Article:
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paradocx builds on the Open Office XML Spec provided by openpack to provide interfaces for working with Microsoft Word documents in the Office 2007 ‘docx’ format.


Constructing simple documents using Paradocx is fairly straightforward:

>>> import paradocx
>>> doc = paradocx.Document()
>>> doc.paragraph('Things to do', style='Heading 1')
<Element {}p at 0x22a1240>
>>> doc.paragraph('First, spend some time learning paradocx usage.')
<Element {}p at 0x22a12d0>
>>> doc.paragraph('Then, put together some examples')
<Element {}p at 0x22a1240>
>>> doc.paragraph('Finally, put those examples in the paradocx documentation')
<Element {}p at 0x22a12d0>

Using part-edit from Openpack, one can see the document that was constructed:

> EDITOR=cat part-edit mydoc.docx/word/document.xml
<w:document xmlns:dcterms="" xmlns:ve="" xmlns:dcmitype="" xmlns:v="urn:schemas-microsoft-com:vml" xmlns:dc="" xmlns:r="" xmlns:w="" xmlns:wp="" xmlns:cp="" xmlns:xsi="">
        <w:pStyle w:val="Heading 1"/>
        <w:t>Things to do</w:t>
        <w:t>First, spend some time learning paradocx usage.</w:t>
        <w:t>Then, put together some examples</w:t>
        <w:t>Finally, put those examples in the paradocx documentation</w:t>

One may also append tables to a document:

>>> import paradocx
>>> doc = paradocx.Document()
>>> doc.table([['a', 'b', 'c'], ['1', '2', '3']])
<Element {}tbl at 0x2231240>

Object Model and Advanced Usage

The core object for a Word document is the paradocx.package.WordPackage. All operations involving constructing a Word document use some form of this class (the paradocx.Document subclasses WordPackage).

See the source for a trivial example of usage.

Each WordPackage is a container of a number of related parts. The parts represent the various aspects of a document. The following example, adapted from real-world usage, shows how one might construct a more complex structure from a series of XML templates on the file system:

import string

def load_template(name, **params):
    with open(name) as f:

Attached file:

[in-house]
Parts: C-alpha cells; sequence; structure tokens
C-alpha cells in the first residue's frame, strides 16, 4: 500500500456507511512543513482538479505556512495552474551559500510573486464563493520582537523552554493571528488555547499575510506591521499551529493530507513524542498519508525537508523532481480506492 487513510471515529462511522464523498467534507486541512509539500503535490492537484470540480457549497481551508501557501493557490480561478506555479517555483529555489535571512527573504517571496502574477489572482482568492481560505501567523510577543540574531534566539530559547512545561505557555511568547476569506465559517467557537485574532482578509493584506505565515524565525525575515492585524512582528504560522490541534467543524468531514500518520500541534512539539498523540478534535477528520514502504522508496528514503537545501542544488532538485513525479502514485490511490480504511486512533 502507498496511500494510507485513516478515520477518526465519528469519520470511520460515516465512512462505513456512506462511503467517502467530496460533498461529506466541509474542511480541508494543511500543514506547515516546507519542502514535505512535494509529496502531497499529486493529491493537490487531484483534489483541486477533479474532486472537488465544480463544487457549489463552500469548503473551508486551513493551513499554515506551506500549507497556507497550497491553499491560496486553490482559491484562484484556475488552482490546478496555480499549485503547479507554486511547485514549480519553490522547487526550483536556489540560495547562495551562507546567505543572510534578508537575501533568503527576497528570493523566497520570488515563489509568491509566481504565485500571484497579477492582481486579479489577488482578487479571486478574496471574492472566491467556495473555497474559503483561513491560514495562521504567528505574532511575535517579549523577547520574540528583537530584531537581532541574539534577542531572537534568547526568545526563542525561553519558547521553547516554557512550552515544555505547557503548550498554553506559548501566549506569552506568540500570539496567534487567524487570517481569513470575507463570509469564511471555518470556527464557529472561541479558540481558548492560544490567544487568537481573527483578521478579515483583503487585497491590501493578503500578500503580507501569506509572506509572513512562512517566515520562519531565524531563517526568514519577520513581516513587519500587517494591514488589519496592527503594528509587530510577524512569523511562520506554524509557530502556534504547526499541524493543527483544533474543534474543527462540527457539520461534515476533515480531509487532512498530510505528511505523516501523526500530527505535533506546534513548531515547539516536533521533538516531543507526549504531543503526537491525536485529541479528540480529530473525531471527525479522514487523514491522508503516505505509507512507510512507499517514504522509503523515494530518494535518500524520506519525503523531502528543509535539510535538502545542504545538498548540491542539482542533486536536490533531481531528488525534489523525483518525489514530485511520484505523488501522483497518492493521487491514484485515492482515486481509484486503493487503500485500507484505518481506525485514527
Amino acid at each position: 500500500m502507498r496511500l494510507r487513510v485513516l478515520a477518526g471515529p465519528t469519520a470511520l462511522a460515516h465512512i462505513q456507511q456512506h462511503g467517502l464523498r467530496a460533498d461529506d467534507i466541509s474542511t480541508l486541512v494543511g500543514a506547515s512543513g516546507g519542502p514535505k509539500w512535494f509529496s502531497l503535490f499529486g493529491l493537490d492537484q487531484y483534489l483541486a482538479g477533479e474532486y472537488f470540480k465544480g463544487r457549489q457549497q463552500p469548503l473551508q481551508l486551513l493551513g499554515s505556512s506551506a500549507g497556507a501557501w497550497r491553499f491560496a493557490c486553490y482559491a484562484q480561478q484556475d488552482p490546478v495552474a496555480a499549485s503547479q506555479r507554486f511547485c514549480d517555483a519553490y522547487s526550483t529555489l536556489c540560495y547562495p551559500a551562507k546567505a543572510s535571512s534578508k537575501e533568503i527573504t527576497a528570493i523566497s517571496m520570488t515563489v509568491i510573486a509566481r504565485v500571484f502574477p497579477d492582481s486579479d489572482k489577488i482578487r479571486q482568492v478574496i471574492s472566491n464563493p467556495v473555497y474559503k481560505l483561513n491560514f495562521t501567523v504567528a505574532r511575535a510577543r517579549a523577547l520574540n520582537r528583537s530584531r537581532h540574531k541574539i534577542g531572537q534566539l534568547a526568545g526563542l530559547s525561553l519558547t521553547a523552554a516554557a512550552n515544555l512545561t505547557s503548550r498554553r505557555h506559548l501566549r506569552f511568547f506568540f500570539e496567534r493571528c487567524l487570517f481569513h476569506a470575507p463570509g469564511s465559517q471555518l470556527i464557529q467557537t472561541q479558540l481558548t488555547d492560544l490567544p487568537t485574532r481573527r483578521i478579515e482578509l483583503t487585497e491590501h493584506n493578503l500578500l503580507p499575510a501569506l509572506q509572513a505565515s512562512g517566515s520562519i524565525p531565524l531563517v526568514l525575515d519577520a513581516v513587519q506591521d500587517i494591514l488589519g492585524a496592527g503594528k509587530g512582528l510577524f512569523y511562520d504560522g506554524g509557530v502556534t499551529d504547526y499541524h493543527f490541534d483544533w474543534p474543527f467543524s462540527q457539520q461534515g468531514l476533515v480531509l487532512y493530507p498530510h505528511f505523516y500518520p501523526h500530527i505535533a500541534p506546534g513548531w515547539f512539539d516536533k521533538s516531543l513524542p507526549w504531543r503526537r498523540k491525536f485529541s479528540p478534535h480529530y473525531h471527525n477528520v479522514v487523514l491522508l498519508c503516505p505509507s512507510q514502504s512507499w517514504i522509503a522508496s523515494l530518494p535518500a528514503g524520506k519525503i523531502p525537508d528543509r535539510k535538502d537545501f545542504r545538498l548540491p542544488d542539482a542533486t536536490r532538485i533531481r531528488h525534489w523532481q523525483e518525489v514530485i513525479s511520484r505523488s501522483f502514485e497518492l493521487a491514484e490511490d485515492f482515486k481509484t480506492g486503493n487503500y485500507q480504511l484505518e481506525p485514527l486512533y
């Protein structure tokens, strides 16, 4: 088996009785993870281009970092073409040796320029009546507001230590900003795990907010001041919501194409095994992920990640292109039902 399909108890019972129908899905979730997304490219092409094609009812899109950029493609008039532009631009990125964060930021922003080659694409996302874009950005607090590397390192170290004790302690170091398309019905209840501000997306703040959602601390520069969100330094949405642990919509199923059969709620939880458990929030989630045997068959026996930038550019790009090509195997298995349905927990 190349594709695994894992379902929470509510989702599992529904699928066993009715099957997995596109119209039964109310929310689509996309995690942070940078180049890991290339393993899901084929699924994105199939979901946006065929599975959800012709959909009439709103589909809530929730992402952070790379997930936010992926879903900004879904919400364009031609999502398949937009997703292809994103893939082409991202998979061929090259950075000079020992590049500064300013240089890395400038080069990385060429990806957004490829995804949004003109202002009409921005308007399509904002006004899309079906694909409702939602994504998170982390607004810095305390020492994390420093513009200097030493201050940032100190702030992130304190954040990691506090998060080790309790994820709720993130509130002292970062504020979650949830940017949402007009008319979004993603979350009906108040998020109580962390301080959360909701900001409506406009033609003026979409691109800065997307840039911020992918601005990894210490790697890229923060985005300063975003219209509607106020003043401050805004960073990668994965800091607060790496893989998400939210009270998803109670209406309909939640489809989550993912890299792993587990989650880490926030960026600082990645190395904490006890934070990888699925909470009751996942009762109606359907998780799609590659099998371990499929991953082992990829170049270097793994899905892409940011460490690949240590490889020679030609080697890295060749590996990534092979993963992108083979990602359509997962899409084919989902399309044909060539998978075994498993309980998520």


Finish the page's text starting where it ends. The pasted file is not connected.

template = string.Template(
    return template.substitute(params)

doc = WordPackage() = load_template('document.xml', text="Hello world")

# styles
styles = StylesPart(doc)
doc.add(styles) = load_template('styles.xml')

title = "My initial document"

# Header for cover page
cover_header = HeaderPart(doc, '/word/cover-header.xml')
doc.add(cover_header) = load_template('cover-header.xml', title=title)
doc.start_part.relate(cover_header, 'PmxHdr0')

# body header
header = HeaderPart(doc)
doc.add(header) = load_template('header.xml', title=title)
doc.start_part.relate(header, 'PmxHdr1')

# body footer
footer = FooterPart(doc)
doc.add(footer) = load_template('footer.xml',
doc.start_part.relate(footer, 'PmxFtr1')

# image1
image1 = ImagePart(doc, '/word/media/logo.png')
doc.add(image1, override=False)
with open('my_logo.png', 'rb') as logo_data: =
doc.start_part.relate(image1, 'Logo1')
header.relate(image1, 'Logo1')
# cover page uses the logo, so relate it
cover_header.relate(image1, 'Logo1')

# settings
settings = SettingsPart(doc)
doc.add(settings) = load_template('settings.xml')

For more details on constructing the XML data for the underlying parts, consider using a reference document and the OpenPack tools for inspecting the document for the necessary elements, or consider reading some of the resources at the Microsoft Dev Center or read up on the standards developed around Office Open XML.


Paradocx uses tox for running the tests. To test, simply invoke tox on the repo.

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